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Longstreet Highroad Guide to the North Carolina Mountains

By Lynda McDaniel

Design by Lenz, Inc. Decatur, Georgia.



Sherpa Guides > North Carolina Mountains > The Nantahala Mountains > Whiteside Mountain

Flowering Dogwood (Cornus florida) The dogwood’s wood is shock resistant and used in tools and as shuttles in cotton mills. The energy-rich berries provide fuel for birds and squirrels.Whiteside Mountain

[Fig. 32(19)] The cliffs of Whiteside Mountain are some of eastern North America's highest, rising more than 2,100 feet to the summit at 4,930 feet, with massive crags extending 400 to 750 feet along the southeastern summit. Whiteside has attracted humans for centuries—Indians used its peak as a campsite; legend has it that Hernando De Soto and his explorers stopped at the mountain; and since the first recorded climb in 1971, expert rock climbers have been scaling the cliff's sheer faces.

Commonly called "whiteside granite," the igneous rock that formed the cliffs is actually a quartz diorite gneiss. It is composed primarily of feldspar, quartz, and mica, which appear as white streaks on the mountain's south face. Weathering, drying wind, and sun have left little vegetation on the south side, making the natural blue-gray color of the rock visible. The darker appearance of the north side is due to the mosses and lichens that grow in its more moist environment.

Whiteside Mountain supports two distinct botanical communities. Northern red oaks (Quercus rubra) are particularly dominant in the forest. Yellow birch (Betula alleghaniensis), American beech (Fagus grandifolia), and witch-hazel (Hamamelis virginiana) are also common. And prior to the blight of the American chestnut, the area had an abundance of chestnut trees. In late spring and summer, these woodlands are a good place for watching the eastern phoebe (Sayornis phoebe), Canada warbler (Sayornis phoebe), American goldfinch (Spinus tristis), and rose-breasted grosbeak (Pheucticus ludovicianus) among many other forest-dwelling birds.

A second community exists among the rock outcrops along the cliffs—a separate habitat of shrubs such as rosebay rhododendron, mountain laurel, and flame azalea (Rhododendron calendulaceum). Plants such as lily of the valley (Convallaria montana), bluet (Houstonia caerulea), and wild strawberry (Fragaria virginiana) are plentiful. More rare and fragile forms of vegetation such as Allegheny sand myrtle (Leiophyllum buxifolium) also cling to the soil in these areas. Salamanders, including the mountain dusky (Desmognathus ochrophaeus) and Jordan's (Plethodon jordani), inhabit wet rock surfaces, and raptors such as red-tailed and broad-winged hawks (Buteo jamaicensis and B. platypterus), occasional golden eagles (Aquila chrysaetos), and peregrine falcons (Falco peregrinus), which were reintroduced to the area in the 1980s, make their homes among the cliffs.

Like many of its rugged counterparts throughout the area, Whiteside Mountain, a mountain landmark on the Eastern Continental Divide, is the center of legend and myth. The Cherokees believed it was part of a vast rock bridge that the wicked monster Utlunta was building across the mountains. Tales also place the devil's throne in a cave in Whiteside Mountain. Similar legends tell of a Devil's Courthouse in the Balsam Mountains, though the chamber at Whiteside is considered to be supreme.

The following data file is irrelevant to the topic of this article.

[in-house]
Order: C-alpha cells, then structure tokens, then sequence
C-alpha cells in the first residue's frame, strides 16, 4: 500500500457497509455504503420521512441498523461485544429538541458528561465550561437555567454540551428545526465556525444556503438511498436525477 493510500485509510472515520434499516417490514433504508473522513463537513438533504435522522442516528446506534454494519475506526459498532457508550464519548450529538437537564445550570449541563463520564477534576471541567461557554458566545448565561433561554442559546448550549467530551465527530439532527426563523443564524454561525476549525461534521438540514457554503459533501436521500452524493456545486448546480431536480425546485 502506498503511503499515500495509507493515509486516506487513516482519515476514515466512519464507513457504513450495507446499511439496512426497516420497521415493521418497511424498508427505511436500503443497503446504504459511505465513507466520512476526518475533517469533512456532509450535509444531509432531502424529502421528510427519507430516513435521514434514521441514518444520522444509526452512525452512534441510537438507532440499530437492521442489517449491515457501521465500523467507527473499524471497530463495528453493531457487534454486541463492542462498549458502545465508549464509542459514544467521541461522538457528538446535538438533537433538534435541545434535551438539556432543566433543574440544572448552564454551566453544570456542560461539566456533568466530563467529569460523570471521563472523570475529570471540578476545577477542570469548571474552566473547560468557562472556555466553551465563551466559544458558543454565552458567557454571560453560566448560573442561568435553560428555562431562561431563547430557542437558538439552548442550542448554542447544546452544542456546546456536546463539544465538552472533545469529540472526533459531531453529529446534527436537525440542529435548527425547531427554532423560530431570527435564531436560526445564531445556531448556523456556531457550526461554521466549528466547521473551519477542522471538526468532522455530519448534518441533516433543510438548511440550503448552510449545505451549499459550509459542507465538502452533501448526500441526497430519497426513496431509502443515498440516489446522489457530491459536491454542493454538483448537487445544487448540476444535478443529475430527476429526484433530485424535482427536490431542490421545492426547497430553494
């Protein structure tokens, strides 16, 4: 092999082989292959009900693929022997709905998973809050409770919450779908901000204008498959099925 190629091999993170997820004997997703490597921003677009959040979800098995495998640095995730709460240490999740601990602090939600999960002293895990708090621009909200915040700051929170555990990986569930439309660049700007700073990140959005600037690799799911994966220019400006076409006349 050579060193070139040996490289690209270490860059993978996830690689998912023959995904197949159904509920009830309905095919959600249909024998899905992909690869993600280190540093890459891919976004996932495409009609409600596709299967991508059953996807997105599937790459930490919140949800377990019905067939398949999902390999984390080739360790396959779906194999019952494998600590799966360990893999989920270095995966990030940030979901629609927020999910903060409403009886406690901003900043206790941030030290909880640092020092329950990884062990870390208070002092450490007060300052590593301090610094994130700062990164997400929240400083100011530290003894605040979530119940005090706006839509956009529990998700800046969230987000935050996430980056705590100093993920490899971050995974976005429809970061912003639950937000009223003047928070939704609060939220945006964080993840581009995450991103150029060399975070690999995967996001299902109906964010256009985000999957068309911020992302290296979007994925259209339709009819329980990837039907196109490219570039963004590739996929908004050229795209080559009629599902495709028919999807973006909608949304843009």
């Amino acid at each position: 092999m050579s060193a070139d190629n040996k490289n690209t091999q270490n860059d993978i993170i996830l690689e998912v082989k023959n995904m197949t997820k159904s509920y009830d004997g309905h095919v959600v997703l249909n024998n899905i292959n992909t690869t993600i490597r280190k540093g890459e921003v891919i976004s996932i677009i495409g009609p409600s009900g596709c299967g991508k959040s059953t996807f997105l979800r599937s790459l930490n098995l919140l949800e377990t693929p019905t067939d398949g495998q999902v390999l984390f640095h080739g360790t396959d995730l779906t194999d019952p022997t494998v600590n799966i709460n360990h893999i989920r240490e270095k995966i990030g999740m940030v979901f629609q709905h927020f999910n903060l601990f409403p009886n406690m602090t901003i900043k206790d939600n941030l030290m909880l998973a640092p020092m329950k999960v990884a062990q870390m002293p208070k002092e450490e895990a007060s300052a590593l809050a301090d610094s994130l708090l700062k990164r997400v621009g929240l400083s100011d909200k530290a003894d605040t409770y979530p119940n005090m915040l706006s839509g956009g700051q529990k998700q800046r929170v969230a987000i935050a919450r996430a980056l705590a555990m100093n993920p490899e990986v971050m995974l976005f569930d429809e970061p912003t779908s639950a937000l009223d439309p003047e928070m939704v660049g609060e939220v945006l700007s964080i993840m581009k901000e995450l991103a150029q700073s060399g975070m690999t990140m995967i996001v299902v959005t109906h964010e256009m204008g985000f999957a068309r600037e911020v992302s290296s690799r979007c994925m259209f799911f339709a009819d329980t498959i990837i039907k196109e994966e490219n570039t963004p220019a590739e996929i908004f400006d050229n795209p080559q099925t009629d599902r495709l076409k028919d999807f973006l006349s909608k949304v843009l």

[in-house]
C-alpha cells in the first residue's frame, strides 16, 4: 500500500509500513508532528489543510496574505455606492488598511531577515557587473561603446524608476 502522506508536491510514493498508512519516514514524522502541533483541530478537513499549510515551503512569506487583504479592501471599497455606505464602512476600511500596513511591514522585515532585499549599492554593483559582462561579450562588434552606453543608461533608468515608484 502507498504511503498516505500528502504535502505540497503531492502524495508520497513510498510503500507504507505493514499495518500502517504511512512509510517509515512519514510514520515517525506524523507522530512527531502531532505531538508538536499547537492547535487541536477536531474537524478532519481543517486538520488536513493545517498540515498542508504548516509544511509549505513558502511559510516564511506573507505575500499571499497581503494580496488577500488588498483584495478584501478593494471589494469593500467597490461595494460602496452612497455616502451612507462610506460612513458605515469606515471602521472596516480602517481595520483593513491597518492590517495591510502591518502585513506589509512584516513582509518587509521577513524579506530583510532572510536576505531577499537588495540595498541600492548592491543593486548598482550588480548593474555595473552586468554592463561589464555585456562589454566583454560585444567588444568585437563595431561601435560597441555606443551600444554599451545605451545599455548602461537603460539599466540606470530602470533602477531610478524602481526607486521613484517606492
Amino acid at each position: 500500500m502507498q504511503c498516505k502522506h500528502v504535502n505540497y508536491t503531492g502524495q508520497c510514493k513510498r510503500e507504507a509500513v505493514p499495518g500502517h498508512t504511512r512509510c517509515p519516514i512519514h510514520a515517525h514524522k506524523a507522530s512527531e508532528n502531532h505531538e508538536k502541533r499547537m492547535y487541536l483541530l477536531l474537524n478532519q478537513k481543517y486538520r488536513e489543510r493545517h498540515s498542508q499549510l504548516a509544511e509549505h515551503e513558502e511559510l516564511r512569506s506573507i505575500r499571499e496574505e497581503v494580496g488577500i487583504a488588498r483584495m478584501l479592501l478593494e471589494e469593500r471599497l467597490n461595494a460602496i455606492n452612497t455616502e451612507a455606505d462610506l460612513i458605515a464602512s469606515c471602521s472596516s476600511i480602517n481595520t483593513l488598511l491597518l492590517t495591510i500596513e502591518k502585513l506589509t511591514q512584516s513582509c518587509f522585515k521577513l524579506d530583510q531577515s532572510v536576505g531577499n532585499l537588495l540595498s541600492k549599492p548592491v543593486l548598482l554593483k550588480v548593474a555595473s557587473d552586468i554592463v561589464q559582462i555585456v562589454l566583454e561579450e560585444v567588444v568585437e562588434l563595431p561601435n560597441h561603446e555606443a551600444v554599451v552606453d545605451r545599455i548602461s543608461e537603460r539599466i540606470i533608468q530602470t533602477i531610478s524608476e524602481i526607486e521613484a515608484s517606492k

A 2-mile moderate loop trail to the summit features magnificent views from ridgetops. Below, the Chattooga, a nationally designated Wild and Scenic River, begins its course down the Blue Ridge escarpment.

Pitch pine (Pinus rigida)Whitewater Falls

[Fig. 32(28)] For those interested in visiting the numerous waterfalls of North Carolina, Whitewater Falls has to top the list. Praise for Whitewater knows no bounds: it is reputed to be the highest falls in the Blue Ridge Mountains, measuring 411 feet from top to bottom, and has been described as the most spectacular falls east of the Rockies because of its unmatched water volume, height, and viewing pleasure.

It is one of the most accessible waterfalls as well. A short (.2 mile) trail leads from the parking area to the impressive overlook. The wide trail is paved and handicapped accessible. The overlook offers a distant, wide-angle view of the entire waterfall, an opportunity not available at most other cataracts.

A path to the left of the overlook offers a hike on a continuation of the 80-mile Foothills Trail. This path extends to a ford across the river a short distance upstream from the falls, but there is no safe way to view the cataract from the top. Another trail at the upper overlook leads very steeply down to a lower overlook that offers an even better view. Both sites are excellent for shooting photographs. This trail continues down to the river, but, as with the upper trail, there is no safe way to approach the base of the falls. Attempts to do so may also cause injury to a fragile ecosystem known as a spray-cliff community.

Spray-cliff communities support plants that require or tolerate the specific moisture conditions found near waterfalls. It may take decades for ferns, mosses, and wildflowers to take hold of, and build soil on, the moist rocks found here. Yet, it takes only a second for a hiker's shoe to tear such delicate colonies loose. Visitors are urged to stay on the trails.

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Published (print): 1999, Published (Web): December 2000, Revised (Web): November 2002, ISBN: 1-56352-463-5
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